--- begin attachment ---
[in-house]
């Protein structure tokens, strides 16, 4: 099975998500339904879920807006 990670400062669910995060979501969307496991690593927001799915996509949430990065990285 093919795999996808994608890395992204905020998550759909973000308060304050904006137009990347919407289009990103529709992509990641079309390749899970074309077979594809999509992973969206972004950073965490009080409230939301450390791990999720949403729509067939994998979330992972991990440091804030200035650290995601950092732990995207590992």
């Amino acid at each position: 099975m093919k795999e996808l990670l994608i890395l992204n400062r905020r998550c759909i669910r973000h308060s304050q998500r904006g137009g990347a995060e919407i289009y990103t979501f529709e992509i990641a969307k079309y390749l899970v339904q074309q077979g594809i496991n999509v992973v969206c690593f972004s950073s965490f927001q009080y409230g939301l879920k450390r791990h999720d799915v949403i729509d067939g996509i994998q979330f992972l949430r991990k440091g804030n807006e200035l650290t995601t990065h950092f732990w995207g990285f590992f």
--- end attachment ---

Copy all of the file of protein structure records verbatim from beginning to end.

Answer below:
[in-house]
């Protein structure tokens, strides 16, 4: 099975998500339904879920807006 990670400062669910995060979501969307496991690593927001799915996509949430990065990285 093919795999996808994608890395992204905020998550759909973000308060304050904006137009990347919407289009990103529709992509990641079309390749899970074309077979594809999509992973969206972004950073965490009080409230939301450390791990999720949403729509067939994998979330992972991990440091804030200035650290995601950092732990995207590992």
């Amino acid at each position: 099975m093919k795999e996808l990670l994608i890395l992204n400062r905020r998550c759909i669910r973000h308060s304050q998500r904006g137009g990347a995060e919407i289009y990103t979501f529709e992509i990641a969307k079309y390749l899970v339904q074309q077979g594809i496991n999509v992973v969206c690593f972004s950073s965490f927001q009080y409230g939301l879920k450390r791990h999720d799915v949403i729509d067939g996509i994998q979330f992972l949430r991990k440091g804030n807006e200035l650290t995601t990065h950092f732990w995207g990285f590992f």